By Bunmi Sofola
Walking for just an hour a day can more than halve a woman’s risk of developing breast cancer, a study has shown. Women who walk regularly and take further gentle exercise for at least an hour a week are 55 per cent more likely to reduce the risk of a tumour than those who never work out.
The findings back earlier studies, which suggest even gentle exercise is crucial in helping to prevent the disease.
Thousands of women each year are diagnosed with breast cancer, which kills about a quarter of its victims. It affects one in ten women at some point in their lives. Risk factors range from being overweight and having a family history of the disease, to smoking and going through the menopause. The study, by Nagoya city University in Japan, tracked 30,000 women over 12 years to monitor their lifestyle habits and risk of cancer.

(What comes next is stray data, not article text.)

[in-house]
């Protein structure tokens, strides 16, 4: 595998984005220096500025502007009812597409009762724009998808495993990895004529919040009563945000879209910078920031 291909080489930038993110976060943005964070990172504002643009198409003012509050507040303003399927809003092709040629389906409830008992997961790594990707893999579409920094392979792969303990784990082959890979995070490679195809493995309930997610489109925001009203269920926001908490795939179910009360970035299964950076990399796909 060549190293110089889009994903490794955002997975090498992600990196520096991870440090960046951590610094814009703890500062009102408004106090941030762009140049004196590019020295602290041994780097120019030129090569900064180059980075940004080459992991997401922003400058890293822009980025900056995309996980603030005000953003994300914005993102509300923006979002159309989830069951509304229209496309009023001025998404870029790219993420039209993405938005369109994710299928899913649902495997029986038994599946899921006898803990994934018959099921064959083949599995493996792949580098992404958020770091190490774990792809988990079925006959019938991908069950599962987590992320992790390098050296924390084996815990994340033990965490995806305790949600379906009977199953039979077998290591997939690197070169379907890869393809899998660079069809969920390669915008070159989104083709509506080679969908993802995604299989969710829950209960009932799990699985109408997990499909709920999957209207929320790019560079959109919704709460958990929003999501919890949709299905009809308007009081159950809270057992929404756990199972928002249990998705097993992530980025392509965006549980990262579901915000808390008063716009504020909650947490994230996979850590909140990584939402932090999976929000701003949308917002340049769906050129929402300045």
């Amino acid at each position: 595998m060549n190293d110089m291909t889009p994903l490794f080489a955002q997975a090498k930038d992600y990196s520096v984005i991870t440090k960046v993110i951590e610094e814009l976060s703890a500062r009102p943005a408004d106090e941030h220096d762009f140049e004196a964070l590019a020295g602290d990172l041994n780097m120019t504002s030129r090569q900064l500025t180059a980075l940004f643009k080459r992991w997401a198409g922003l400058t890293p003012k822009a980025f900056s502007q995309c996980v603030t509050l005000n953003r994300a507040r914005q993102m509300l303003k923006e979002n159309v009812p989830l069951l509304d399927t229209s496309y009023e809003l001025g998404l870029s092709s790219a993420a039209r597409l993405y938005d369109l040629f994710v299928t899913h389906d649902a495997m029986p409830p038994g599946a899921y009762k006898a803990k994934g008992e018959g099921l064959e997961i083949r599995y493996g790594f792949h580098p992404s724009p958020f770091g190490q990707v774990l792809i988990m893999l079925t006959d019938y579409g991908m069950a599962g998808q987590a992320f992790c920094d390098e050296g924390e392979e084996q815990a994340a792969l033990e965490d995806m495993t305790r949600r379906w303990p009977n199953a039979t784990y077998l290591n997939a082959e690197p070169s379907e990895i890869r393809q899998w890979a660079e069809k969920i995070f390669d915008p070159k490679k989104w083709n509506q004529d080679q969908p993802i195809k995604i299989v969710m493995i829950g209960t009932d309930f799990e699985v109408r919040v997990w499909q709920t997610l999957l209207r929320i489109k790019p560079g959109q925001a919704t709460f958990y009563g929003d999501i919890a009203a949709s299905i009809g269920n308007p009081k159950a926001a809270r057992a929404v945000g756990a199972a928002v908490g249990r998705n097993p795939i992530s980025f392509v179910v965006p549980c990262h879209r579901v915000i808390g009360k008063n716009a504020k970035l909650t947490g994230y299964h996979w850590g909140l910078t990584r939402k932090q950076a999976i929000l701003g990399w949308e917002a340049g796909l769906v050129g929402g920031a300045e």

Each was asked whether their daily walking totalled less than 30 minutes, 30 to 59 minutes, or an hour or more. The results, published in the Journals Cancer Epidemiology, Biomarker and Prevention, found that those who walked at least an hour a day and then went jogging, swimming or to the gym for another hour once a week, were substantially less likely to have cancer. The researchers said: “We recommend walking for one hour a day, along with additional weekly exercise, to protect against breast cancer, regardless of menopause status or body mass index.”
Higher risk women, such as those who are overweight or post-menopausal, benefited as much from daily strolls as those at lower-risk, they added. A spokesman for Cancer Research UK said that maintaining a healthy body weight is one of the best ways to reduce the risks of breast cancer. This is because fat tissue in those who are overweight produces more hormones and growth factors than in slimmer people. High levels of some of these hormones, including oestrogen and insulin, can increase the risk of certain cancers.